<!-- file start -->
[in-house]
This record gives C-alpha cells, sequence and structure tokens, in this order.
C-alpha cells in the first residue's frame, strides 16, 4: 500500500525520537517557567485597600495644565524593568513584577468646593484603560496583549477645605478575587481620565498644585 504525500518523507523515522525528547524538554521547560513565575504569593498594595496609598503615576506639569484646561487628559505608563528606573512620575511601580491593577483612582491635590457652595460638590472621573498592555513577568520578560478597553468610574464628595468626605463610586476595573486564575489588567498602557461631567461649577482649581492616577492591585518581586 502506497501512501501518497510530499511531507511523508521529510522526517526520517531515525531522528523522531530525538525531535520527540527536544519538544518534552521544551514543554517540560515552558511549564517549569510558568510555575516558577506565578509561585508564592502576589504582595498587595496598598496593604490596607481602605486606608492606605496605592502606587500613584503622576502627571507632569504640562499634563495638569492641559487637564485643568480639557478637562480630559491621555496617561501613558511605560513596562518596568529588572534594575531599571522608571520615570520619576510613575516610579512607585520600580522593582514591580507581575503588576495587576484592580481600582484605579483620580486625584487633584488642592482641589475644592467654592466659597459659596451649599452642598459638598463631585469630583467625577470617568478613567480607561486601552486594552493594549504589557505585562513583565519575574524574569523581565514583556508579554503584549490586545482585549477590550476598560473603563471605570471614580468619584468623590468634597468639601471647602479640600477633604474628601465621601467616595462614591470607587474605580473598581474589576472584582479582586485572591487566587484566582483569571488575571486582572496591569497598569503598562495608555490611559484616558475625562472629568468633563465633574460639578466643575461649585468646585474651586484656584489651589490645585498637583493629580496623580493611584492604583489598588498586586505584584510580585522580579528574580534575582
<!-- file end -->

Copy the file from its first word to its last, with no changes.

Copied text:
[in-house]
This record gives C-alpha cells, sequence and structure tokens, in this order.
C-alpha cells in the first residue's frame, strides 16, 4: 500500500525520537517557567485597600495644565524593568513584577468646593484603560496583549477645605478575587481620565498644585 504525500518523507523515522525528547524538554521547560513565575504569593498594595496609598503615576506639569484646561487628559505608563528606573512620575511601580491593577483612582491635590457652595460638590472621573498592555513577568520578560478597553468610574464628595468626605463610586476595573486564575489588567498602557461631567461649577482649581492616577492591585518581586 502506497501512501501518497510530499511531507511523508521529510522526517526520517531515525531522528523522531530525538525531535520527540527536544519538544518534552521544551514543554517540560515552558511549564517549569510558568510555575516558577506565578509561585508564592502576589504582595498587595496598598496593604490596607481602605486606608492606605496605592502606587500613584503622576502627571507632569504640562499634563495638569492641559487637564485643568480639557478637562480630559491621555496617561501613558511605560513596562518596568529588572534594575531599571522608571520615570520619576510613575516610579512607585520600580522593582514591580507581575503588576495587576484592580481600582484605579483620580486625584487633584488642592482641589475644592467654592466659597459659596451649599452642598459638598463631585469630583467625577470617568478613567480607561486601552486594552493594549504589557505585562513583565519575574524574569523581565514583556508579554503584549490586545482585549477590550476598560473603563471605570471614580468619584468623590468634597468639601471647602479640600477633604474628601465621601467616595462614591470607587474605580473598581474589576472584582479582586485572591487566587484566582483569571488575571486582572496591569497598569503598562495608555490611559484616558475625562472629568468633563465633574460639578466643575461649585468646585474651586484656584489651589490645585498637583493629580496623580493611584492604583489598588498586586505584584510580585522580579528574580534575582